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USDA’s Plant Hardiness Zone Map Shows Half the Country Has Shifted – Slashdot



The newly updated U.S. Department of Agriculture’s “plant hardiness zone map” has gardeners across the nation researching what new plants they can grow in their warming regions, as the 2023 map is about 2.5 degrees Fahrenheit warmer than the 2012 map. NPR reports: This week the map got its first update in more than a decade, and the outlook for many gardens looks warmer. The 2023 map is about 2.5 degrees Fahrenheit warmer than the 2012 map across the contiguous U.S., says Chris Daly, director of the PRISM Climate Group at Oregon State University that jointly developed the map with the USDA. Daly says the new map means about half the country has shifted into a new half zone and half hasn’t. In some locations, people may find they can grow new types of flowers, fruits, vegetables and plants.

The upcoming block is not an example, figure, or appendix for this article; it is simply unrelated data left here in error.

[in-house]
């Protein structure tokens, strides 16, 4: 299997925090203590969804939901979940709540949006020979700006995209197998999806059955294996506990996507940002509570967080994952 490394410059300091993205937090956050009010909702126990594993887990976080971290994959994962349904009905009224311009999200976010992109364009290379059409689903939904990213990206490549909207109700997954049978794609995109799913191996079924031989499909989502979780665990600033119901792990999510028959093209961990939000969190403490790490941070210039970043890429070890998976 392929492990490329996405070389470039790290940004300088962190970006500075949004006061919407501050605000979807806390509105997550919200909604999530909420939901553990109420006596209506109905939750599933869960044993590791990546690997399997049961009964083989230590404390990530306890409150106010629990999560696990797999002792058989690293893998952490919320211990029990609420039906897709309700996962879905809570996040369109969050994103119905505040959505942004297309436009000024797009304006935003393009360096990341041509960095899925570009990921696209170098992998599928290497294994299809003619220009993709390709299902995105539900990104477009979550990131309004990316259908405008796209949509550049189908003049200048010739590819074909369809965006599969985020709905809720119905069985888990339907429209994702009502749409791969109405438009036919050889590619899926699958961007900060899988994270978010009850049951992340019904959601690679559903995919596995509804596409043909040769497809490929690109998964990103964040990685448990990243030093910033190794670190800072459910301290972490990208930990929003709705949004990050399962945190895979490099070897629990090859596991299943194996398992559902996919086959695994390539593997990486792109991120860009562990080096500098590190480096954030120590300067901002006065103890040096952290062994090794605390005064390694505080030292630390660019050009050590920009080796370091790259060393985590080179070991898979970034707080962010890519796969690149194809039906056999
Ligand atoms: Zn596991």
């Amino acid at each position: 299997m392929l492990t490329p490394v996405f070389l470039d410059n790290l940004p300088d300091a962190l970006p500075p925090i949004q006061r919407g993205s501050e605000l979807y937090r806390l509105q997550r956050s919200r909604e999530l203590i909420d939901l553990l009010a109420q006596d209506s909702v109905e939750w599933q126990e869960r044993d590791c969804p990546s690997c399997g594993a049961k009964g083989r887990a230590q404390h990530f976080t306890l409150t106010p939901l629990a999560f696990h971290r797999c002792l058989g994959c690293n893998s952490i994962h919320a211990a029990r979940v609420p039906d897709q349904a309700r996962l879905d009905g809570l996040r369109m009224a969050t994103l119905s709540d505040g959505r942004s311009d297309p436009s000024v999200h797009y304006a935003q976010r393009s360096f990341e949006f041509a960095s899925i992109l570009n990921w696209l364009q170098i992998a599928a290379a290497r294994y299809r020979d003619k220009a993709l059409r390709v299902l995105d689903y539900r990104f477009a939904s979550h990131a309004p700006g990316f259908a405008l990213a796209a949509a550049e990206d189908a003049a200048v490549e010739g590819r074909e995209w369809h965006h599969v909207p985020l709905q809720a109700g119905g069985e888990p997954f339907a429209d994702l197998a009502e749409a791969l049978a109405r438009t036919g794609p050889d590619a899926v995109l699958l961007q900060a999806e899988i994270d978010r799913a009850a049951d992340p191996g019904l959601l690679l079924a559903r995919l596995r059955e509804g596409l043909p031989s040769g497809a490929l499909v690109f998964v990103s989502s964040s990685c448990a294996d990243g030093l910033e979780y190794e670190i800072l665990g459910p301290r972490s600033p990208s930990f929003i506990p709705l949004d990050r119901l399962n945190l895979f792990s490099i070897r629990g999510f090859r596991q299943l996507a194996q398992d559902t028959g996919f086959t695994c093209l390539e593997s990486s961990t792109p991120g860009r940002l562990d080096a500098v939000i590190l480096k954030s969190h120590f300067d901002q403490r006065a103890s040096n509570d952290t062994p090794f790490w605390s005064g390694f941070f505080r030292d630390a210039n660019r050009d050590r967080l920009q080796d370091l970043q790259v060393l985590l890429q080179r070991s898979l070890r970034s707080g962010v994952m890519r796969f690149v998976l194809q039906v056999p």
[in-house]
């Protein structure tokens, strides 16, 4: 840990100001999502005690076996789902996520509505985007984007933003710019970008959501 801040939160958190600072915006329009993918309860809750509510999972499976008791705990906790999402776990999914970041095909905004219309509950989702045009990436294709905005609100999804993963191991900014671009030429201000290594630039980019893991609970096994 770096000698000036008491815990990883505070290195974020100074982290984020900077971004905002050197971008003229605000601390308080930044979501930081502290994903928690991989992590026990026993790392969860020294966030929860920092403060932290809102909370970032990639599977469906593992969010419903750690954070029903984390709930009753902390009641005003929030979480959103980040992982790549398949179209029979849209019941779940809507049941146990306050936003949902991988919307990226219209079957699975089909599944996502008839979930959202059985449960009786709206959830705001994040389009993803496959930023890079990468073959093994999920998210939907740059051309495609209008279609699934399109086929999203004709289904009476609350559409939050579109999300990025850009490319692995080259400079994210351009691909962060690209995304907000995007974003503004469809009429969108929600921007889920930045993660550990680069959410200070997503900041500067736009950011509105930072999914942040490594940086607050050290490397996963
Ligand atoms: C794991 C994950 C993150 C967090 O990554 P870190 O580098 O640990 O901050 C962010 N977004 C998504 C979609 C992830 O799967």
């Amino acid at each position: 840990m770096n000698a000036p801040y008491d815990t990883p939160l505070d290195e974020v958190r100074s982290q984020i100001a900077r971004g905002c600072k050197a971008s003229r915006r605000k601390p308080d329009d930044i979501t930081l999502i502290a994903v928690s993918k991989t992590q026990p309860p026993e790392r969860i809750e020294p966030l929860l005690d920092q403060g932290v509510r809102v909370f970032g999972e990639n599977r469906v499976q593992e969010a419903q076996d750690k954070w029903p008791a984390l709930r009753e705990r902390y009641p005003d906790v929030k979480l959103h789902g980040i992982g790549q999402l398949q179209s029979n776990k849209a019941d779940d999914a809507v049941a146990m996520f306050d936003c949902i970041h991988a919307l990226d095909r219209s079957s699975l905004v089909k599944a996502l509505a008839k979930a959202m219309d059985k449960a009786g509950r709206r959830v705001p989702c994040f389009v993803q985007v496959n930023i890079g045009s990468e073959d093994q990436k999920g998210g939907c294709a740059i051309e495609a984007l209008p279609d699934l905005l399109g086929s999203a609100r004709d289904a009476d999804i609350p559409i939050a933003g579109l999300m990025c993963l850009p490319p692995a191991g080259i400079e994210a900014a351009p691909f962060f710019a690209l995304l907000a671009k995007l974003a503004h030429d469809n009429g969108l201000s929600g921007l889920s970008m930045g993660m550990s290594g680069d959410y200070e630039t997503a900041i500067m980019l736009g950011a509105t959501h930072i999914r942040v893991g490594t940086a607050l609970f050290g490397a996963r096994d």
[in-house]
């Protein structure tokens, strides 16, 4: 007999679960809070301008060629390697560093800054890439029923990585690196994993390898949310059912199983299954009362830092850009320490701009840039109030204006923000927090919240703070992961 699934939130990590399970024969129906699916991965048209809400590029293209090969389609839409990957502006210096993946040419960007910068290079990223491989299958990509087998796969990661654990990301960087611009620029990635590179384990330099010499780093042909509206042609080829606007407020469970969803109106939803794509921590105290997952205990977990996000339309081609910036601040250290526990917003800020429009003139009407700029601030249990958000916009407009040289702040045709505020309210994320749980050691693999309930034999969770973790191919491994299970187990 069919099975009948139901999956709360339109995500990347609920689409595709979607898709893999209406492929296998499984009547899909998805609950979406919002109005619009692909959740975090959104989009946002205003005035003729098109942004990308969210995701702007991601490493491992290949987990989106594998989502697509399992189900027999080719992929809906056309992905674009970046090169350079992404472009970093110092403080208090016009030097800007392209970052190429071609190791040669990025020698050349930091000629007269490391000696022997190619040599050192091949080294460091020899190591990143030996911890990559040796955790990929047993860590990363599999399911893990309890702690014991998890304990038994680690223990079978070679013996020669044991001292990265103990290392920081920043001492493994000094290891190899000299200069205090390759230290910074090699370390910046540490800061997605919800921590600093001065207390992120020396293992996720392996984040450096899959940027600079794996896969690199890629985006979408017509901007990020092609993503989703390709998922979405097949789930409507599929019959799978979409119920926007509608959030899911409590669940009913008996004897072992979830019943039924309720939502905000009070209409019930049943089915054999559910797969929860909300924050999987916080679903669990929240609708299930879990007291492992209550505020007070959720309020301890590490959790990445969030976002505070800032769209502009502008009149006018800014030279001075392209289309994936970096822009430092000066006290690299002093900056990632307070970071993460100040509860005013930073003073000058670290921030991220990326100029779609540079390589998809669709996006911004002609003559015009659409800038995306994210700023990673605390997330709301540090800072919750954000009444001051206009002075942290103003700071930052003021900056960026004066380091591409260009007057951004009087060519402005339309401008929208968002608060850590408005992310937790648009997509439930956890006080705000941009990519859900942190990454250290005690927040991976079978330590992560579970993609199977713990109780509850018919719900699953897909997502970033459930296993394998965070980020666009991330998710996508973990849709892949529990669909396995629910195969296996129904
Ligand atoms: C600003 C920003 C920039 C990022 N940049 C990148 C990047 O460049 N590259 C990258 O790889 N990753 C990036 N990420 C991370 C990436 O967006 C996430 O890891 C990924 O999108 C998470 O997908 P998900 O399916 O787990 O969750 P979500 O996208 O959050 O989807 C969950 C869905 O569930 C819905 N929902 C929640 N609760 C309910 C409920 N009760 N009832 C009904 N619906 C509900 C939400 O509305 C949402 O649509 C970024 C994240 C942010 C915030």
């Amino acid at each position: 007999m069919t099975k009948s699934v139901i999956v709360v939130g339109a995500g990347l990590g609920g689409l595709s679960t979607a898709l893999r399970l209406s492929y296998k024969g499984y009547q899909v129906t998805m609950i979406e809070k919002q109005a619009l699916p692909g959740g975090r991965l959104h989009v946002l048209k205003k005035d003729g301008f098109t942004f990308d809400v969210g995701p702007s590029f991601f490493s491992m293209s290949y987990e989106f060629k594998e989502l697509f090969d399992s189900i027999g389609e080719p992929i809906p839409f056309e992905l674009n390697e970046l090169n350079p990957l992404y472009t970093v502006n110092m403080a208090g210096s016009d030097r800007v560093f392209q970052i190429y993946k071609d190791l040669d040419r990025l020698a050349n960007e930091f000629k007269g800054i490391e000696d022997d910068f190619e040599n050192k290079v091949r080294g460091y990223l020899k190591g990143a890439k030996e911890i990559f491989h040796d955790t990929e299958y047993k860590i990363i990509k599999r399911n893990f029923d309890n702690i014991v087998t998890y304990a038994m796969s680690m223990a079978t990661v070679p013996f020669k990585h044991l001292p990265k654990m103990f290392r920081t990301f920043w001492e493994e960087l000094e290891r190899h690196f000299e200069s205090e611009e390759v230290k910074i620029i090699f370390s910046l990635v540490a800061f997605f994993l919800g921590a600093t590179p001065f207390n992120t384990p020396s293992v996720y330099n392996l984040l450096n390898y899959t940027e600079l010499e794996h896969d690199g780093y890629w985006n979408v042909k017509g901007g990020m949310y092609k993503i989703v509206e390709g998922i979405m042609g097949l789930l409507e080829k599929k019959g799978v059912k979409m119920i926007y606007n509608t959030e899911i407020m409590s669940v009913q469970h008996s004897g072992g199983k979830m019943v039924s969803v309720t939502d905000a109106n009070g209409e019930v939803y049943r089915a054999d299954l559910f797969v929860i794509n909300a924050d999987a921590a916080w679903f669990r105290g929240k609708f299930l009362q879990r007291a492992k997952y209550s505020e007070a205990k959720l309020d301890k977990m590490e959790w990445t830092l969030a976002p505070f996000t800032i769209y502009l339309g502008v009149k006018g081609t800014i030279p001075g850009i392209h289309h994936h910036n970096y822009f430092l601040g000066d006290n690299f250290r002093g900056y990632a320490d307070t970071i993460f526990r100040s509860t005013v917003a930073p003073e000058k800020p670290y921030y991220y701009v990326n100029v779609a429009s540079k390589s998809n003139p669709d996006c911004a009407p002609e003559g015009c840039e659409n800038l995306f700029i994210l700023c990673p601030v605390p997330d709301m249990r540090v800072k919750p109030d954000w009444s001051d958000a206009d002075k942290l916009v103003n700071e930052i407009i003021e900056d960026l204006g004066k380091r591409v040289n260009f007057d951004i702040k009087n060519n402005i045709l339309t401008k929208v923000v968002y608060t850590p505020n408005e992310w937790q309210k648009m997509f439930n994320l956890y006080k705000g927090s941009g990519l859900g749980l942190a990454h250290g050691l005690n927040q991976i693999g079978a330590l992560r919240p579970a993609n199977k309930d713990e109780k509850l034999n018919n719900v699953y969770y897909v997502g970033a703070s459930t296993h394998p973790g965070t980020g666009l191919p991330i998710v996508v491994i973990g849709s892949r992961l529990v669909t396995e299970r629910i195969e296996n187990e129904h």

Daly says he is hesitant to explicitly attribute the specific changes from the 2012 map to the 2023 map to climate change because of the volatility of the key statistic they used to create this map. They were mapping “the coldest night of the year, each year, over the past 30 years”, Daly says, and it’s a highly variable figure. In an email, a press officer for the USDA says, “Changes to plant hardiness zones are not necessarily reflective of global climate change because of the highly variable nature of the extreme minimum temperature of the year.” But Daly says, in the big picture, climate change is playing a role in changing what grows where in the US: “Over the long run, we will expect to see a slow shifting northward of zones as climate change takes hold.”

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